Boris Johnson faced further pressure on Wednesday to resign over the wake of the scandal over parties in Downing Street when three more Conservative MPs called for a vote of no confidence in his leadership.
Tobias Ellwood, the Conservative chairman of the Commons defence committee and a former foreign office minister, Anthony Mangnall and Gary Streeter brought to 13 the number of Conservative backbenchers calling publicly for the prime minister to go.
Mr Ellwood said the prime minister did not seem to realise how worried Conservative MPs were about what was happening at the top of government.
“This is just horrible for all MPs to continuously have to defend this to the British public. The government’s acknowledged the need for fundamental change, culture, make-up, discipline, the tone of Number 10, but the strategy has been one, it seems, of survival, of rushed policy announcements like the navy taking over the migrant Channel crossings,” he told Sky News.
"And attacking this week Keir Starmer with Jimmy Savile. I mean, who advised the prime minister to say this? We're better than this, we must seek to improve our standards and rise above where we are today . . . I don't think the prime minister realises how worried colleagues are in every corner of the party, backbenchers and ministers alike, that this is all only going one way and will invariably slide towards a very ugly place. I believe it's time for the prime minister to take a grip of this; he himself should call a vote of confidence rather than waiting for the inevitable 54 letters to be eventually submitted."
The prime minister faced criticism from a number of Conservative MPs for suggesting this week that Sir Keir had been responsible as director of public prosecutions for the failure to bring Savile to justice. Sir Keir said at prime minister's questions on Wednesday that Mr Johnson was "parroting the conspiracy theories of violent fascists to try to score cheap political points".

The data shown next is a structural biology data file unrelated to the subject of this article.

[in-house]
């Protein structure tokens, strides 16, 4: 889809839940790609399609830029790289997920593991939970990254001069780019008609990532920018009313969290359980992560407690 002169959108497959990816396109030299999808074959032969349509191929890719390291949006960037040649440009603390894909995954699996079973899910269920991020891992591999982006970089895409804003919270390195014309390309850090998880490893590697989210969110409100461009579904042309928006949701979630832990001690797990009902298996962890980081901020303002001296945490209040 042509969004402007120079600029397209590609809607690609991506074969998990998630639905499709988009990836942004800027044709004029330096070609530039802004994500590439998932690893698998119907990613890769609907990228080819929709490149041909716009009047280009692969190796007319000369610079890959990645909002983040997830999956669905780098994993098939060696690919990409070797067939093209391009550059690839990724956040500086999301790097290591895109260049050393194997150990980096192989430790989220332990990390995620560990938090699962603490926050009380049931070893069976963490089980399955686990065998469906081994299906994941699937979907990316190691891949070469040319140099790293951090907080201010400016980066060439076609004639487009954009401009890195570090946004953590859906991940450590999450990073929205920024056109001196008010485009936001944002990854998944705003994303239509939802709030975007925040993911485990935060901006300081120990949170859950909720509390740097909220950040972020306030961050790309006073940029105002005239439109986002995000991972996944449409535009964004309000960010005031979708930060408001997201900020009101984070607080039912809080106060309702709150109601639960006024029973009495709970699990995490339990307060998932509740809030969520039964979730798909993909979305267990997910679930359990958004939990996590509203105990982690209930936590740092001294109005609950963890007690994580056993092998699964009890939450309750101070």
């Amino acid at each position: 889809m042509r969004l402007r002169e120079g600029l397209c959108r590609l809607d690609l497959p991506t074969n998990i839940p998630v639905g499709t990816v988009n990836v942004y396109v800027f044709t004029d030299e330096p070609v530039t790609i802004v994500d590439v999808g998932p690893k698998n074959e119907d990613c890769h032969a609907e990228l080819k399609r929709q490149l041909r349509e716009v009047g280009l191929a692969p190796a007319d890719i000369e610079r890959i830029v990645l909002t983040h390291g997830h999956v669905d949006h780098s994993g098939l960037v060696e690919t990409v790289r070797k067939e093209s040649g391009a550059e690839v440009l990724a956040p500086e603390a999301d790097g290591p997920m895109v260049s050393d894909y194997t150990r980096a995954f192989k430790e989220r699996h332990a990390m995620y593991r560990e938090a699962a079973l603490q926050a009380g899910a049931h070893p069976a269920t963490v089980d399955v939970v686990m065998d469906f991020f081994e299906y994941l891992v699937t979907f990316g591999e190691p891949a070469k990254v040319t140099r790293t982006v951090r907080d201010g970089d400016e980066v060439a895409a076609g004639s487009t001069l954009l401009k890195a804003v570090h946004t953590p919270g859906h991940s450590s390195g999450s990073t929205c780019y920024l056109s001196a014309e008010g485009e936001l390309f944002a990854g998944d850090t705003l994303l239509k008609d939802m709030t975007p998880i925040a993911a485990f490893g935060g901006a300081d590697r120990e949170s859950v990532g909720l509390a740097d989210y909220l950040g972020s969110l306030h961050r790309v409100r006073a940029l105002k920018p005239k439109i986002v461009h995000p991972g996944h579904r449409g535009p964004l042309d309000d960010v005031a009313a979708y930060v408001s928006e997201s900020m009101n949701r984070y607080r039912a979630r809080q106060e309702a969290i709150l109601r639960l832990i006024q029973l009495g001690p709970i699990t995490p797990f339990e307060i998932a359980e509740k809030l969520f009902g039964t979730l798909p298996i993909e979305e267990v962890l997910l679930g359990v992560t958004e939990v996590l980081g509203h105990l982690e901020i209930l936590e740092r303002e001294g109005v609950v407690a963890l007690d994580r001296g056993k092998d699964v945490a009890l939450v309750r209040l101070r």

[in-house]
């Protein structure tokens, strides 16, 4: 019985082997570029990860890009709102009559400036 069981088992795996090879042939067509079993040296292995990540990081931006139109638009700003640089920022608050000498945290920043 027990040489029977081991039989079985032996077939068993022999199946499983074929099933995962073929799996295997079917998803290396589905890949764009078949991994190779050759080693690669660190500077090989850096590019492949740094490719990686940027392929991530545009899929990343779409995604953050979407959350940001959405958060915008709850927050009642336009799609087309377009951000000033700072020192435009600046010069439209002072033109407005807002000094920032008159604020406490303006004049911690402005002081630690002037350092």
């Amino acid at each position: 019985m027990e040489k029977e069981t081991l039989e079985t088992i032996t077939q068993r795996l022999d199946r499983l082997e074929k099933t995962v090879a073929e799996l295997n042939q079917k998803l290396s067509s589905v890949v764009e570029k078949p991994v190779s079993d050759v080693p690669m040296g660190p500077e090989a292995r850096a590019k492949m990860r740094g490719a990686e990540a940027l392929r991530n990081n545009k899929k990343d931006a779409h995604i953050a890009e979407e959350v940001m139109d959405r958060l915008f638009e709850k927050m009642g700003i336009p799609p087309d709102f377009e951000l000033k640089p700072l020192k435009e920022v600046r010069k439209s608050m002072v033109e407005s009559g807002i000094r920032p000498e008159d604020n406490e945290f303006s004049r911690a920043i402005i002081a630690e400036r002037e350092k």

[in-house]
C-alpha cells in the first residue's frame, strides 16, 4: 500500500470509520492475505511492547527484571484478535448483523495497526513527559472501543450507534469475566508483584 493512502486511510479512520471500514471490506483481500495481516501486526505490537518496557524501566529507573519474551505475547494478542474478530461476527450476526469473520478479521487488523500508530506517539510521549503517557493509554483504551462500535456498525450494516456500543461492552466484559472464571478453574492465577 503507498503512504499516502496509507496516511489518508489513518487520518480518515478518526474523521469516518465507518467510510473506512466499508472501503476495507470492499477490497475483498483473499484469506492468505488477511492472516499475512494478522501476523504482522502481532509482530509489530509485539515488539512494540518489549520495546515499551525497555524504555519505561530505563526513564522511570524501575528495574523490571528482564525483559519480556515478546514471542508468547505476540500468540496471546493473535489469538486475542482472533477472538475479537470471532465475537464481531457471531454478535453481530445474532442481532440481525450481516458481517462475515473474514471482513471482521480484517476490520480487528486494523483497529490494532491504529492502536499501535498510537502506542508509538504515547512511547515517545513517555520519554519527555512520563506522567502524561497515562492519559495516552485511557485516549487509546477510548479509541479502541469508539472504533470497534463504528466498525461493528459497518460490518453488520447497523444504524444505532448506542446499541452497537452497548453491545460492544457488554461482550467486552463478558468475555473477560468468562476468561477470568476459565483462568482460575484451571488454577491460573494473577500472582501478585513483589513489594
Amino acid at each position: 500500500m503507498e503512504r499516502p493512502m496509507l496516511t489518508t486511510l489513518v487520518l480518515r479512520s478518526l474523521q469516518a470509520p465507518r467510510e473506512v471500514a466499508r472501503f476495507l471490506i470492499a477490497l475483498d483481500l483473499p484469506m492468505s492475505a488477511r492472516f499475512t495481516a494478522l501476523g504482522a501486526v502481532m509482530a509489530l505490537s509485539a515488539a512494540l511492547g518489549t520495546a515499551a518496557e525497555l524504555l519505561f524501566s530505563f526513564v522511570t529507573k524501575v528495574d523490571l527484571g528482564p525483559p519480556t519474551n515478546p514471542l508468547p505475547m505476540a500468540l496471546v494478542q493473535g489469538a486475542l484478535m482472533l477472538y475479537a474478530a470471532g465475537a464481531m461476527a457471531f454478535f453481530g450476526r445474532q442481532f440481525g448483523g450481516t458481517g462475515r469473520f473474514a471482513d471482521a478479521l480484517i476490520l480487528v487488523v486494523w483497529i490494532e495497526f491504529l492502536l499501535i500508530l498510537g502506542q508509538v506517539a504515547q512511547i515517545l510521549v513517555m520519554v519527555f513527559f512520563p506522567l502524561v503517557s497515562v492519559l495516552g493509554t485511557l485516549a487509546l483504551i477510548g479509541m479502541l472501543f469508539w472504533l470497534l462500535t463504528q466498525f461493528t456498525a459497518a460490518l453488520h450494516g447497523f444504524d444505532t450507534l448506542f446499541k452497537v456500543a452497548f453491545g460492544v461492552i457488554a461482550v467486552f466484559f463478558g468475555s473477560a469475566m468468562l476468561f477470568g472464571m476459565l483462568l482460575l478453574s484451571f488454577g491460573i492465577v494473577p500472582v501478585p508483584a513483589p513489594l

Failures of leadership
Cabinet office official Sue Gray this week said there were failures of leadership in Downing Street that allowed parties to take place during lockdown which should not have happened. The Metropolitan Police are investigating 12 gatherings for possible, serious breaches of lockdown rules, including one in Mr Johnson's private flat.
“Standards in public life matter. At this time I can no longer support the PM,” Mr Mangnall said.
“His actions and mistruths are overshadowing the extraordinary work of so many excellent ministers and colleagues. I have submitted a letter of no confidence.”
The continuing repercussions from the Downing Street parties overshadowed the launch of the government's White Paper on "levelling up", which aims to tackle regional inequality in Britain. Michael Gove, the cabinet minister in charge of the levelling-up agenda, promised more devolution for English regions, better public transport services and more funding to boost research and development around Manchester, Birmingham and Glasgow.
“Our economy has been like a jet propelled by only one engine, now we need to fire up every resource we have,” he said.
“And the economic prize from levelling up is potentially enormous.”